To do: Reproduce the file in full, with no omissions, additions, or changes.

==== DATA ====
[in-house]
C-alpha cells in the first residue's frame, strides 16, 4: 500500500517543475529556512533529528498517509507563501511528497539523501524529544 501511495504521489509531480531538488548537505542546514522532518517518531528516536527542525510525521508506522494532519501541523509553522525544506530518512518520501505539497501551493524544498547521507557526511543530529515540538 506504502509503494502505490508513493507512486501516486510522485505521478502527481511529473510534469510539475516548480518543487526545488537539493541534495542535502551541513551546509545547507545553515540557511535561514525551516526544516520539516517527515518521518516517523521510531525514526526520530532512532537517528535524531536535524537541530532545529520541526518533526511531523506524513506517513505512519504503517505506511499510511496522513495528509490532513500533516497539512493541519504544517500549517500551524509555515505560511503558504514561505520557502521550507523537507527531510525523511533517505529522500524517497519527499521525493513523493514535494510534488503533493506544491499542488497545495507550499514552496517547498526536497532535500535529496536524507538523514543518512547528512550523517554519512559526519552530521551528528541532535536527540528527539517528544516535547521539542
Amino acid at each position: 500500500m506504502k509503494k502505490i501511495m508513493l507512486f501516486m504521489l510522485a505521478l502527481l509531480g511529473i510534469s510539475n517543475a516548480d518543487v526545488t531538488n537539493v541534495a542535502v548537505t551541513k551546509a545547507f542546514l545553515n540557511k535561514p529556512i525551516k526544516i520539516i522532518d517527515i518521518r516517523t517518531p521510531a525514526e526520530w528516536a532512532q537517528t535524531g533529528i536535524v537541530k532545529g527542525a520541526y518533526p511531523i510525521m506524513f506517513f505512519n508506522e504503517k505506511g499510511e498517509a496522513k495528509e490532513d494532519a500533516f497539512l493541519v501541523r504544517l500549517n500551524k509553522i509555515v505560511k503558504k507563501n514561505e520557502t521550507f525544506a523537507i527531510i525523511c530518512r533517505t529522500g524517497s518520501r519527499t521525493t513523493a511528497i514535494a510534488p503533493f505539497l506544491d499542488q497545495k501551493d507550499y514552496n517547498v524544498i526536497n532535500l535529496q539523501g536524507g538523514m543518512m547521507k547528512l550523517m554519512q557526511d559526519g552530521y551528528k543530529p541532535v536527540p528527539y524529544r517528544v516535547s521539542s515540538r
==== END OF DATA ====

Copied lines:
[in-house]
C-alpha cells in the first residue's frame, strides 16, 4: 500500500517543475529556512533529528498517509507563501511528497539523501524529544 501511495504521489509531480531538488548537505542546514522532518517518531528516536527542525510525521508506522494532519501541523509553522525544506530518512518520501505539497501551493524544498547521507557526511543530529515540538 506504502509503494502505490508513493507512486501516486510522485505521478502527481511529473510534469510539475516548480518543487526545488537539493541534495542535502551541513551546509545547507545553515540557511535561514525551516526544516520539516517527515518521518516517523521510531525514526526520530532512532537517528535524531536535524537541530532545529520541526518533526511531523506524513506517513505512519504503517505506511499510511496522513495528509490532513500533516497539512493541519504544517500549517500551524509555515505560511503558504514561505520557502521550507523537507527531510525523511533517505529522500524517497519527499521525493513523493514535494510534488503533493506544491499542488497545495507550499514552496517547498526536497532535500535529496536524507538523514543518512547528512550523517554519512559526519552530521551528528541532535536527540528527539517528544516535547521539542
Amino acid at each position: 500500500m506504502k509503494k502505490i501511495m508513493l507512486f501516486m504521489l510522485a505521478l502527481l509531480g511529473i510534469s510539475n517543475a516548480d518543487v526545488t531538488n537539493v541534495a542535502v548537505t551541513k551546509a545547507f542546514l545553515n540557511k535561514p529556512i525551516k526544516i520539516i522532518d517527515i518521518r516517523t517518531p521510531a525514526e526520530w528516536a532512532q537517528t535524531g533529528i536535524v537541530k532545529g527542525a520541526y518533526p511531523i510525521m506524513f506517513f505512519n508506522e504503517k505506511g499510511e498517509a496522513k495528509e490532513d494532519a500533516f497539512l493541519v501541523r504544517l500549517n500551524k509553522i509555515v505560511k503558504k507563501n514561505e520557502t521550507f525544506a523537507i527531510i525523511c530518512r533517505t529522500g524517497s518520501r519527499t521525493t513523493a511528497i514535494a510534488p503533493f505539497l506544491d499542488q497545495k501551493d507550499y514552496n517547498v524544498i526536497n532535500l535529496q539523501g536524507g538523514m543518512m547521507k547528512l550523517m554519512q557526511d559526519g552530521y551528528k543530529p541532535v536527540p528527539y524529544r517528544v516535547s521539542s515540538r